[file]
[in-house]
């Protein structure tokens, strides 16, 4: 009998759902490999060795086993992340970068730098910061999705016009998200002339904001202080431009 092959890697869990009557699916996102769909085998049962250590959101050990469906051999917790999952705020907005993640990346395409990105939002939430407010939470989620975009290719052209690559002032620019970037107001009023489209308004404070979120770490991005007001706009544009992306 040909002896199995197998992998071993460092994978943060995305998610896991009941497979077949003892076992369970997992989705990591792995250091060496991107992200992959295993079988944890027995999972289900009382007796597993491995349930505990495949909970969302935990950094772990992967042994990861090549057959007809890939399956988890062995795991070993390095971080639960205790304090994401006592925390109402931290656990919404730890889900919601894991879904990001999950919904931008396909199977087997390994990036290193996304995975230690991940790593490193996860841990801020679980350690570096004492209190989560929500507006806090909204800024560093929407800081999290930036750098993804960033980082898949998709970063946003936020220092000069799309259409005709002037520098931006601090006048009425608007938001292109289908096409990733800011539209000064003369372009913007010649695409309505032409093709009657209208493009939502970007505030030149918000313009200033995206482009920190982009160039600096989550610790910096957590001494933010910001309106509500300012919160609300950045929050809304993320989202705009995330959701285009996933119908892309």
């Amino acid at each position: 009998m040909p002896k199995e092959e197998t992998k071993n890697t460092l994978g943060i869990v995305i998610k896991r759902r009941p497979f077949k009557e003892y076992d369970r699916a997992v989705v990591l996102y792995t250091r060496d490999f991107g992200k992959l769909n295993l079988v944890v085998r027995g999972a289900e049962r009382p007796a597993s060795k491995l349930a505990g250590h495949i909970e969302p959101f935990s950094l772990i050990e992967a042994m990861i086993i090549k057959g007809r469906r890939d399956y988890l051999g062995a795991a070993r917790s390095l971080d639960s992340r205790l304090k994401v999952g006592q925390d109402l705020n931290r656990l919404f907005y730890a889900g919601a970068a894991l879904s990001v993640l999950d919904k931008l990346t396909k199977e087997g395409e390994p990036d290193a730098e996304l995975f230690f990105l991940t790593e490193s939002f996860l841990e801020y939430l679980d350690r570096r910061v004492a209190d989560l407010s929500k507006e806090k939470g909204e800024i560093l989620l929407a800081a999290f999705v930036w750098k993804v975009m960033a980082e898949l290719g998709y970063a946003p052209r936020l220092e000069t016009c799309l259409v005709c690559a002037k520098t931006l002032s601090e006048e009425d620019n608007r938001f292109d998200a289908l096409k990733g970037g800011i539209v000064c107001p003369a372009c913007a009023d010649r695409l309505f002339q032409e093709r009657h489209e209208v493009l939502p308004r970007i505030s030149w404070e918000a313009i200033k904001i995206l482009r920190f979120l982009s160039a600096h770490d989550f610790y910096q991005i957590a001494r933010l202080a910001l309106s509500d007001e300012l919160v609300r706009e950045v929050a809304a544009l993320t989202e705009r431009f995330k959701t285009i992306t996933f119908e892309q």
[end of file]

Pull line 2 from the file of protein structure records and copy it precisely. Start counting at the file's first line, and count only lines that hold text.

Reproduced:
């Protein structure tokens, strides 16, 4: 009998759902490999060795086993992340970068730098910061999705016009998200002339904001202080431009 092959890697869990009557699916996102769909085998049962250590959101050990469906051999917790999952705020907005993640990346395409990105939002939430407010939470989620975009290719052209690559002032620019970037107001009023489209308004404070979120770490991005007001706009544009992306 040909002896199995197998992998071993460092994978943060995305998610896991009941497979077949003892076992369970997992989705990591792995250091060496991107992200992959295993079988944890027995999972289900009382007796597993491995349930505990495949909970969302935990950094772990992967042994990861090549057959007809890939399956988890062995795991070993390095971080639960205790304090994401006592925390109402931290656990919404730890889900919601894991879904990001999950919904931008396909199977087997390994990036290193996304995975230690991940790593490193996860841990801020679980350690570096004492209190989560929500507006806090909204800024560093929407800081999290930036750098993804960033980082898949998709970063946003936020220092000069799309259409005709002037520098931006601090006048009425608007938001292109289908096409990733800011539209000064003369372009913007010649695409309505032409093709009657209208493009939502970007505030030149918000313009200033995206482009920190982009160039600096989550610790910096957590001494933010910001309106509500300012919160609300950045929050809304993320989202705009995330959701285009996933119908892309």